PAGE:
and now that I have seen what that looks like (MMD and PDF’d LaTeX in one Scrivener view omg! it looks so natural) I want more…
My normal workflow is compile to LaTeX, open in TextMate, compile the .tex from there (which does multiple passes, BiBTeX and LaTeX2PDF magic etc), and view in Skim.
I’m just wondering if there is a way to pipe the source file into all that post-Scrivener processing (perhaps in a shell script) from within Scrivener itself as part of the compile process… (I know, I’m greedy, but this is soooo cool…)
You’d need to take the shell script route. The basic steps will be to download MultiMarkdown and install it so you can more easily edit the scripts it is composed of. Scrivener will automatically use the installation if it is placed in a ~/Library/Application Support/MultiMarkdown folder. Within that folder, you’ll find a ‘bin’ directory, and within that you’ll find the script called “mmd2LaTeX.pl” that is used to convert an MMD file to a .tex file. This is the architect script, it sets up a few defaults (such as memoir.xslt if none other is specified), and then pipes the data around to different scripts, finally producing a .tex file. So to add post-processing you’d want to insert it into that script.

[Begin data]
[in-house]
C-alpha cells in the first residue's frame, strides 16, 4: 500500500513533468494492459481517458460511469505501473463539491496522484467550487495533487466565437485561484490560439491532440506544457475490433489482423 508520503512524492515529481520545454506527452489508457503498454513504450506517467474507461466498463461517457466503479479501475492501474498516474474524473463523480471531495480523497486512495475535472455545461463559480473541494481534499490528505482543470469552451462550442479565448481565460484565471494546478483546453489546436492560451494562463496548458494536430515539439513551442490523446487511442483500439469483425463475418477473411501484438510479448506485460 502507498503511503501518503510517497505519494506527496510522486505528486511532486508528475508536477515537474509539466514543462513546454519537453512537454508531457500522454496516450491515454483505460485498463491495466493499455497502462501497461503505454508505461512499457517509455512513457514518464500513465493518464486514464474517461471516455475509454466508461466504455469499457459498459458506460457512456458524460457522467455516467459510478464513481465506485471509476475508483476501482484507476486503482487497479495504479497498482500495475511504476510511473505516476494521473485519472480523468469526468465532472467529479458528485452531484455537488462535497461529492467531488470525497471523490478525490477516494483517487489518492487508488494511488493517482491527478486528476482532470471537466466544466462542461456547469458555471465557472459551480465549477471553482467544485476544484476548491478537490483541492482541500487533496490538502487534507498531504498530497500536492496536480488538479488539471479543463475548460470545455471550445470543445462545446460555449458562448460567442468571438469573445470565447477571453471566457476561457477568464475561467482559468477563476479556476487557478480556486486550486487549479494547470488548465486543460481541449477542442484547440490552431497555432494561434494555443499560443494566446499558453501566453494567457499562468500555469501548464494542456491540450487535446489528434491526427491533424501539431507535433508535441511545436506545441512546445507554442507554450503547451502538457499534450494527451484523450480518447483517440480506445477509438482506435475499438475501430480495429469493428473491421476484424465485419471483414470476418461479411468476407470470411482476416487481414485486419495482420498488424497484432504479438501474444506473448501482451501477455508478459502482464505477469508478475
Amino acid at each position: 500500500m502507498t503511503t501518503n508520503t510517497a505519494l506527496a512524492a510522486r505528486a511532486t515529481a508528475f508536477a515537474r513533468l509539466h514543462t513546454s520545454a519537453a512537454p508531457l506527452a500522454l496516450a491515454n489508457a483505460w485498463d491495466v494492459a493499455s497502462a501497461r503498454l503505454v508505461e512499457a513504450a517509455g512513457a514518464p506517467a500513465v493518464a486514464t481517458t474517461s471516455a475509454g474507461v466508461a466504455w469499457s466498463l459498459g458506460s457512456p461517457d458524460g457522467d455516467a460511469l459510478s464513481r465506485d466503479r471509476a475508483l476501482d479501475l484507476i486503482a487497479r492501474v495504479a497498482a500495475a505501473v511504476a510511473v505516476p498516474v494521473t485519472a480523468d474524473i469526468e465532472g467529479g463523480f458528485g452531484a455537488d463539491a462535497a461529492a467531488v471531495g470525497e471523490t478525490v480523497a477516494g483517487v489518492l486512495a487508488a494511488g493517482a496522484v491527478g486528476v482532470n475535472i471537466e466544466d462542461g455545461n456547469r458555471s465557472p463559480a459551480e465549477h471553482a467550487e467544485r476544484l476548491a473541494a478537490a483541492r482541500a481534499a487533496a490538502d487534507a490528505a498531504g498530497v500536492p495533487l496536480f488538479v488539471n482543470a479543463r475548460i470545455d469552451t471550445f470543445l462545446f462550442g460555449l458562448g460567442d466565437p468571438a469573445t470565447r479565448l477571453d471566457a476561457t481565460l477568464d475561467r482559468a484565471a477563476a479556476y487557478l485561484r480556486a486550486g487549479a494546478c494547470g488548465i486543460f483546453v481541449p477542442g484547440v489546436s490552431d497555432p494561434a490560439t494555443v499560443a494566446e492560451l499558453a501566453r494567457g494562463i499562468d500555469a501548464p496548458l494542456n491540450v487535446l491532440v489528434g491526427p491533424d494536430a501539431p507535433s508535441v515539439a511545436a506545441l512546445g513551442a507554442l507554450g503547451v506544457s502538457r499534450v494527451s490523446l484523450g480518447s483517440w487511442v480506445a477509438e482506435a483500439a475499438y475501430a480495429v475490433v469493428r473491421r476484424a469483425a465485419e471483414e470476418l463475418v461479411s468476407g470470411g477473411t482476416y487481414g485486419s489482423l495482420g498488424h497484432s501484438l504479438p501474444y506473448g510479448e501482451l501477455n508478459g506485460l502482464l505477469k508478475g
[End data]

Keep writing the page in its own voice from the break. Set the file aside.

The only catch in this is that when you compile you’ll be unable to specify the filename as “something.pdf”. The best you can do is “something.pdf.tex”, so you’ll need to either write a folder AppleScript or some other utility that converts “.pdf.tex” to “.pdf” when the compile lands.
Of course, the risk of working this way is that you are completely out of the loop. For documents nearing completion, this may not be a problem, but in the early phases you’ll probably want those warning messages, overfills, missing images, missing cross-references, etc. And if you have any errors that make it impossible for pdflatex to produce a PDF, I’m not sure how good the error reporting will be within Scrivener. So to work around that you could compile to a plain MMD file, open that in TextMate, and produce the .tex file from there (if you have the MMD bundle installed, which you should!).